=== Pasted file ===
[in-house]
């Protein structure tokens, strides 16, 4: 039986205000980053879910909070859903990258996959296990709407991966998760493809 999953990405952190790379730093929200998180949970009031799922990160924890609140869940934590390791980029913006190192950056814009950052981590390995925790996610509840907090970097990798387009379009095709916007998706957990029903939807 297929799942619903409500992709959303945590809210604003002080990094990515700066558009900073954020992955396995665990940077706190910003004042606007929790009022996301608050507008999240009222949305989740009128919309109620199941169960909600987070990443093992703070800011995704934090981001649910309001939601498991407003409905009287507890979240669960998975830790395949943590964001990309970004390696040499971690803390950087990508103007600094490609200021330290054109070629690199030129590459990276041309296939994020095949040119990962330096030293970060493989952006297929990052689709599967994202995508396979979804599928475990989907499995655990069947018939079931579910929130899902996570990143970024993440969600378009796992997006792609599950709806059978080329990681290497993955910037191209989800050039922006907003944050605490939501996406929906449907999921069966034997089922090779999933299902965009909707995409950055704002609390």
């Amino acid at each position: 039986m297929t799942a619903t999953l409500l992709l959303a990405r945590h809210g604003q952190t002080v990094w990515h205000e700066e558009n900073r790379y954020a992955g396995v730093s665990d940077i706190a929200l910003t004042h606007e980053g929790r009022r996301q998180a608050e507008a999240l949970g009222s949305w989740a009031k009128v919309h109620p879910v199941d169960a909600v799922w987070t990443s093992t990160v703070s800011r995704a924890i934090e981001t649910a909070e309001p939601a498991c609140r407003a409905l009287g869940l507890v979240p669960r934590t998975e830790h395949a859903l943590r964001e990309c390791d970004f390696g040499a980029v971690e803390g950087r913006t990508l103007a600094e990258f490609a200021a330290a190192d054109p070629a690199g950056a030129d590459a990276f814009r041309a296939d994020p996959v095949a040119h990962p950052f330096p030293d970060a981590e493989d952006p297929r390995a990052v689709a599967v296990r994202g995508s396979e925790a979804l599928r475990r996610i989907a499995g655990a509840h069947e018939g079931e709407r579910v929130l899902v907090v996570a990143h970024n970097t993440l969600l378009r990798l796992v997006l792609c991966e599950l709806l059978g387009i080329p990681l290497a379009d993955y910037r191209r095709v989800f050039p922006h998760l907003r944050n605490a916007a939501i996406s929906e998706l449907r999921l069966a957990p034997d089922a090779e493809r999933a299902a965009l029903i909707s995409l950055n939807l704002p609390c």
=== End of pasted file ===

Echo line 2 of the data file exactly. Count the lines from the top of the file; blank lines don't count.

């Protein structure tokens, strides 16, 4: 039986205000980053879910909070859903990258996959296990709407991966998760493809 999953990405952190790379730093929200998180949970009031799922990160924890609140869940934590390791980029913006190192950056814009950052981590390995925790996610509840907090970097990798387009379009095709916007998706957990029903939807 297929799942619903409500992709959303945590809210604003002080990094990515700066558009900073954020992955396995665990940077706190910003004042606007929790009022996301608050507008999240009222949305989740009128919309109620199941169960909600987070990443093992703070800011995704934090981001649910309001939601498991407003409905009287507890979240669960998975830790395949943590964001990309970004390696040499971690803390950087990508103007600094490609200021330290054109070629690199030129590459990276041309296939994020095949040119990962330096030293970060493989952006297929990052689709599967994202995508396979979804599928475990989907499995655990069947018939079931579910929130899902996570990143970024993440969600378009796992997006792609599950709806059978080329990681290497993955910037191209989800050039922006907003944050605490939501996406929906449907999921069966034997089922090779999933299902965009909707995409950055704002609390």